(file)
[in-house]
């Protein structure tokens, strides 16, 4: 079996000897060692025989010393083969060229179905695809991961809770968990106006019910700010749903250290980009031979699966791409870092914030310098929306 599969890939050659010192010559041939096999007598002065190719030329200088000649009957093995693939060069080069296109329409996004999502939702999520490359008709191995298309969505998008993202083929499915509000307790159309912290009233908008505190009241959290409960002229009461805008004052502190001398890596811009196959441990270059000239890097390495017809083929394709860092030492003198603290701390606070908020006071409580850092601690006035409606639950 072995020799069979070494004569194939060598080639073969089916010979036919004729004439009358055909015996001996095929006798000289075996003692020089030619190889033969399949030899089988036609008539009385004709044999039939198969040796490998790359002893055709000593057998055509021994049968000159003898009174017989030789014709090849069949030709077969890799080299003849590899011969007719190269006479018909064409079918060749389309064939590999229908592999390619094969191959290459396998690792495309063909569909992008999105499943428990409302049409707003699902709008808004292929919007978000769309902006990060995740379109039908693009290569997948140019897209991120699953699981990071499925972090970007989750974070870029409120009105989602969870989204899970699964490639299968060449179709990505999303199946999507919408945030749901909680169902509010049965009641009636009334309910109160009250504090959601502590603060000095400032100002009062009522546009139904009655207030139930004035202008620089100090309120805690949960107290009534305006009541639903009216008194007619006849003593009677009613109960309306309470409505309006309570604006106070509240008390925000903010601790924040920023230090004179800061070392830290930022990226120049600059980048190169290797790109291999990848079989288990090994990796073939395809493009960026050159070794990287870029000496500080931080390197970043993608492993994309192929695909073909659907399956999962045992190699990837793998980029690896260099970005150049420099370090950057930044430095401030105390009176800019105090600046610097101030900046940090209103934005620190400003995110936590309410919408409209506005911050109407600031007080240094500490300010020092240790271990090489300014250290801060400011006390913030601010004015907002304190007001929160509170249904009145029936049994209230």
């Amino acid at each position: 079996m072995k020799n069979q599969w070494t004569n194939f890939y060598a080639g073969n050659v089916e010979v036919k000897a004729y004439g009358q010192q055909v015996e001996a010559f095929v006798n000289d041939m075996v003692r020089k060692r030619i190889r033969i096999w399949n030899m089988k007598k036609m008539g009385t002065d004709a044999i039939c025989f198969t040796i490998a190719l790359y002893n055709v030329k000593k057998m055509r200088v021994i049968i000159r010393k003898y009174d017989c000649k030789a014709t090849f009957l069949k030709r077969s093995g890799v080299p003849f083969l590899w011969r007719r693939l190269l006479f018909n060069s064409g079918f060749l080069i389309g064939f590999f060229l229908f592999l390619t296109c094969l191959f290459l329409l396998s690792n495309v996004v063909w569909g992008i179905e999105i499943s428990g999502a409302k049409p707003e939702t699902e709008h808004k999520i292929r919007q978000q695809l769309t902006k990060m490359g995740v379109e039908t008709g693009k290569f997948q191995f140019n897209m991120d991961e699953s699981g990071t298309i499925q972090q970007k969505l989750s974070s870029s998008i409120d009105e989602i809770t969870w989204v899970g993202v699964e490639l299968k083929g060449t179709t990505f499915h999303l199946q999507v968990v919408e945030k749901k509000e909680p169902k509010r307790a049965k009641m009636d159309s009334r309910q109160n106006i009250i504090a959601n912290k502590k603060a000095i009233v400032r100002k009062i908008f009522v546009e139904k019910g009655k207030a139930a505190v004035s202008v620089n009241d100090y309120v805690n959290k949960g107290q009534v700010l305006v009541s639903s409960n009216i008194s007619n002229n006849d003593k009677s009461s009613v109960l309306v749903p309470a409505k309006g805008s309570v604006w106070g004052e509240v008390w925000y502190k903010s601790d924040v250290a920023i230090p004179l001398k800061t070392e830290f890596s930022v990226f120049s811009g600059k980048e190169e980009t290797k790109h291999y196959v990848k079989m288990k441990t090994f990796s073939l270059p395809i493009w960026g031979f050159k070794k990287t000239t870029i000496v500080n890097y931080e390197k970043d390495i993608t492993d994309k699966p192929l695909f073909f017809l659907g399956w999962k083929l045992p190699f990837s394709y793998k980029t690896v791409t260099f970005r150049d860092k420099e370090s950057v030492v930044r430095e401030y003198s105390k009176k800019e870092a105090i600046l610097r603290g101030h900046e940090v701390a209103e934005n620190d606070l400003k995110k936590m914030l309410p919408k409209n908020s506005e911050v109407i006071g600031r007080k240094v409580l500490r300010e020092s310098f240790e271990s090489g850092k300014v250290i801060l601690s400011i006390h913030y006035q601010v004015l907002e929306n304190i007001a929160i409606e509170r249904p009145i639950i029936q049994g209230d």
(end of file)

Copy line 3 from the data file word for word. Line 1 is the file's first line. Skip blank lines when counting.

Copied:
């Amino acid at each position: 079996m072995k020799n069979q599969w070494t004569n194939f890939y060598a080639g073969n050659v089916e010979v036919k000897a004729y004439g009358q010192q055909v015996e001996a010559f095929v006798n000289d041939m075996v003692r020089k060692r030619i190889r033969i096999w399949n030899m089988k007598k036609m008539g009385t002065d004709a044999i039939c025989f198969t040796i490998a190719l790359y002893n055709v030329k000593k057998m055509r200088v021994i049968i000159r010393k003898y009174d017989c000649k030789a014709t090849f009957l069949k030709r077969s093995g890799v080299p003849f083969l590899w011969r007719r693939l190269l006479f018909n060069s064409g079918f060749l080069i389309g064939f590999f060229l229908f592999l390619t296109c094969l191959f290459l329409l396998s690792n495309v996004v063909w569909g992008i179905e999105i499943s428990g999502a409302k049409p707003e939702t699902e709008h808004k999520i292929r919007q978000q695809l769309t902006k990060m490359g995740v379109e039908t008709g693009k290569f997948q191995f140019n897209m991120d991961e699953s699981g990071t298309i499925q972090q970007k969505l989750s974070s870029s998008i409120d009105e989602i809770t969870w989204v899970g993202v699964e490639l299968k083929g060449t179709t990505f499915h999303l199946q999507v968990v919408e945030k749901k509000e909680p169902k509010r307790a049965k009641m009636d159309s009334r309910q109160n106006i009250i504090a959601n912290k502590k603060a000095i009233v400032r100002k009062i908008f009522v546009e139904k019910g009655k207030a139930a505190v004035s202008v620089n009241d100090y309120v805690n959290k949960g107290q009534v700010l305006v009541s639903s409960n009216i008194s007619n002229n006849d003593k009677s009461s009613v109960l309306v749903p309470a409505k309006g805008s309570v604006w106070g004052e509240v008390w925000y502190k903010s601790d924040v250290a920023i230090p004179l001398k800061t070392e830290f890596s930022v990226f120049s811009g600059k980048e190169e980009t290797k790109h291999y196959v990848k079989m288990k441990t090994f990796s073939l270059p395809i493009w960026g031979f050159k070794k990287t000239t870029i000496v500080n890097y931080e390197k970043d390495i993608t492993d994309k699966p192929l695909f073909f017809l659907g399956w999962k083929l045992p190699f990837s394709y793998k980029t690896v791409t260099f970005r150049d860092k420099e370090s950057v030492v930044r430095e401030y003198s105390k009176k800019e870092a105090i600046l610097r603290g101030h900046e940090v701390a209103e934005n620190d606070l400003k995110k936590m914030l309410p919408k409209n908020s506005e911050v109407i006071g600031r007080k240094v409580l500490r300010e020092s310098f240790e271990s090489g850092k300014v250290i801060l601690s400011i006390h913030y006035q601010v004015l907002e929306n304190i007001a929160i409606e509170r249904p009145i639950i029936q049994g209230d």